Her spelling tests had me worried. After three years of seeing perfect scores, I started asking myself whether all these pre and post tests on simple words were in any way educational.
Because my daughter really, really, really likes spelling and asked me constantly “Could I be in a spelling bee someday?” I made the mistake of asking her teacher to throw in a few extra words on the weekly list – words my daughter didn’t already know.
Thus began a series of conversations that concluded, inevitably, with a parent-teacher-principal conference. One of the teachers present, after flipping through my daughters’ standardized test scores, gave me the kind of patient smile you’d give a very young child, then told me I should just be thankful that, unlike other parents, I wouldn’t ever have to worry about my daughter’s grades.
I think I saw the principal wince when that happened, maybe because my eyebrows shot up. I also got a little emphatic when explaining that I’m sending my kids to school to LEARN NEW STUFF.
So the principal, a woman whom I admire, called my bluff. “We teach to the class here,” she said, “and you want something tailored to your daughter’s needs. Have you thought about home schooling?”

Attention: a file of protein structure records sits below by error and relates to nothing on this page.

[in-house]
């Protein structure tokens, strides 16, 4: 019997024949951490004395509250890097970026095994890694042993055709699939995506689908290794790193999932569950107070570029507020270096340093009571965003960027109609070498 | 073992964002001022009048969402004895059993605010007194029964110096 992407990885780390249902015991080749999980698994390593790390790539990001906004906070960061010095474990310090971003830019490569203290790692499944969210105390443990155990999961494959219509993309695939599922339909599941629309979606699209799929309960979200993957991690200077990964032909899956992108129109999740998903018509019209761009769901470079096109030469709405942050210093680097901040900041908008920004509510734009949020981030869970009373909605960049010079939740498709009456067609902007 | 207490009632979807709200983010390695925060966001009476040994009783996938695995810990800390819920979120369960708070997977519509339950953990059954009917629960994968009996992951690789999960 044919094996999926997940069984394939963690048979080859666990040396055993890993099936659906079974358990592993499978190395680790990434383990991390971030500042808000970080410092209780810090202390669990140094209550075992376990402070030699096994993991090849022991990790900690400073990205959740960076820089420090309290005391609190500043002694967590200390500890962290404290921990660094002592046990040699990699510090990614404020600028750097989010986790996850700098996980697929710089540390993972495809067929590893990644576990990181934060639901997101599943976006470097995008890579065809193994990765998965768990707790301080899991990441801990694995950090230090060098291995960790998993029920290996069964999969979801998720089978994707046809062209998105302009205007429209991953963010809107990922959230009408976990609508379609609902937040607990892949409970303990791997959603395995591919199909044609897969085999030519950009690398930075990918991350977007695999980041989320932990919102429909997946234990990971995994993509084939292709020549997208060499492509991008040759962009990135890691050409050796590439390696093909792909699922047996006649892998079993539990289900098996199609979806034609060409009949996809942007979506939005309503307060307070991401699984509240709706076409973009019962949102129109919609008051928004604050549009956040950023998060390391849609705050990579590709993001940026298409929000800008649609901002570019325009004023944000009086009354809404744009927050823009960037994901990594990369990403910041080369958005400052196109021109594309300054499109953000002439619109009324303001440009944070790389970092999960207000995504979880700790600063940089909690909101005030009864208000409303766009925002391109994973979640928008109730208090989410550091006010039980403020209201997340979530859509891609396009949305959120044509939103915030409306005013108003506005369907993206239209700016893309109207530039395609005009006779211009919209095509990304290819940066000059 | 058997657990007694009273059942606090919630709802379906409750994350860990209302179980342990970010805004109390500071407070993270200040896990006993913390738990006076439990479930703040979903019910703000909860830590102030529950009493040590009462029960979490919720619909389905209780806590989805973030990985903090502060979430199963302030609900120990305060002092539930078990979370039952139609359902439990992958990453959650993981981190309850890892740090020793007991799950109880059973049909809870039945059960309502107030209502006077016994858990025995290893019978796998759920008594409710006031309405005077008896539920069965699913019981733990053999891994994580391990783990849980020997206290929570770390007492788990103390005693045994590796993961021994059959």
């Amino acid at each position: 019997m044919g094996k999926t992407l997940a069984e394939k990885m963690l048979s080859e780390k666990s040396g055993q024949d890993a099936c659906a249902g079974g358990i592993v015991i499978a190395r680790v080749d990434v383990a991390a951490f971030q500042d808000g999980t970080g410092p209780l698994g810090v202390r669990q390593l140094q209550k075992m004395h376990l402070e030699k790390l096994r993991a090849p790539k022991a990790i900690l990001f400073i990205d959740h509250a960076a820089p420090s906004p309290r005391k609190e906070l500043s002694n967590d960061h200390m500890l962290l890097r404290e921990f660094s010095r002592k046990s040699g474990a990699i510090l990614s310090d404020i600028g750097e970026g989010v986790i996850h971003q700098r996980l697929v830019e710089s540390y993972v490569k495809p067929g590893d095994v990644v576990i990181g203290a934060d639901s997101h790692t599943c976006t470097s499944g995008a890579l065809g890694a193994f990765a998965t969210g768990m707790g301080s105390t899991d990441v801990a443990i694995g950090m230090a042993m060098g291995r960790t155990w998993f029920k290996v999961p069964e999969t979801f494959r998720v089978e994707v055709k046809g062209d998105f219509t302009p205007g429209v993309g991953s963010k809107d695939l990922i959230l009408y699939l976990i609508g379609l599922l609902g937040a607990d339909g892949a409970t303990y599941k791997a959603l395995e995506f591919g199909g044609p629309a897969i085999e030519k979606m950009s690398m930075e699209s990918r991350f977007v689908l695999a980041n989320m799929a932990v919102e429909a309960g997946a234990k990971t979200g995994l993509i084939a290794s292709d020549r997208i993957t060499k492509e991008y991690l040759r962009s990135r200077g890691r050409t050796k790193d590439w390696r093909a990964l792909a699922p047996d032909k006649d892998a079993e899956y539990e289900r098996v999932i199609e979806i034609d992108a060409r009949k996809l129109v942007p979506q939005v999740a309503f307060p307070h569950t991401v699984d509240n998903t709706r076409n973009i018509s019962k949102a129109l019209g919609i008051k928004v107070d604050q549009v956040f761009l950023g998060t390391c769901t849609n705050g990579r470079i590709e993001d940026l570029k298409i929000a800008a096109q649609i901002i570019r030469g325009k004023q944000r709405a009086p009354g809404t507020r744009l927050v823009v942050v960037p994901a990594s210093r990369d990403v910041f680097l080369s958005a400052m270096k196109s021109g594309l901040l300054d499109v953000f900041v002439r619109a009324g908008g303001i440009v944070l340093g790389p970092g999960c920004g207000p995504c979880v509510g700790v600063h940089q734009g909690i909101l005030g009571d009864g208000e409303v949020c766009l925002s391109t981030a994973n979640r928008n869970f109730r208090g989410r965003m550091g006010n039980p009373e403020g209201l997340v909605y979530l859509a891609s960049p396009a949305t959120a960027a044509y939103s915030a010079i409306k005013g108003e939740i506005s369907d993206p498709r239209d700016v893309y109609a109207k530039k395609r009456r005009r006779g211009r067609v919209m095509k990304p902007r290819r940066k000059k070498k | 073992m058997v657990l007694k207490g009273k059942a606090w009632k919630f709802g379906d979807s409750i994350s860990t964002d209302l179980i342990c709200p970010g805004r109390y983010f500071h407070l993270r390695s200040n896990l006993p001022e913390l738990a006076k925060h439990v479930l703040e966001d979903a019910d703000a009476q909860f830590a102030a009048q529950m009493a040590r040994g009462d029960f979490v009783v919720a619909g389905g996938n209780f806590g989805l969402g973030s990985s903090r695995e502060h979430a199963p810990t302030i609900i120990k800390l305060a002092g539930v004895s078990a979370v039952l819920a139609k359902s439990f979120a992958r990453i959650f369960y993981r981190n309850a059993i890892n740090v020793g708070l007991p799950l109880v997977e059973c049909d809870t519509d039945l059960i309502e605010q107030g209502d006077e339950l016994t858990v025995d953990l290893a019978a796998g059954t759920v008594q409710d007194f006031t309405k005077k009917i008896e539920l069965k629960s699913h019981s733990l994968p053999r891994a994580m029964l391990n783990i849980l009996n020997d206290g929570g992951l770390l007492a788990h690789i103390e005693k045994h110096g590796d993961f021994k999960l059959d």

My reaction was immediate panic.
I can’t possibly do that, I thought. I knew a little about home-schooling, because my sister Jess had done it for years, and I’d seen how much of herself she put into it. I have a one-year old, I have a job, I want to run another marathon this year – my life is crazy enough as is.
But the principal’s logic was inescapable. The goal of this small, affordable, private school (in fact, the goal of most schools) is to move an entire group of students through a set curriculum. If my daughter had already moved from point A to point B on this trajectory, there she would stay until the rest of the class caught up.
Schools teach groups, not individuals. Measures of progress are averages and cut-offs – has the class, as a group, mastered the material, and has every child met a minimum achievement standard? As a general approach, this works for kids in the bulge of the academic bell curve, but if your child lives in the tails of the normal distribution of academic readiness, she can be left behind or chronically bored.
So, after the panic subsided, I thought, Of course, I have to find a way to do this.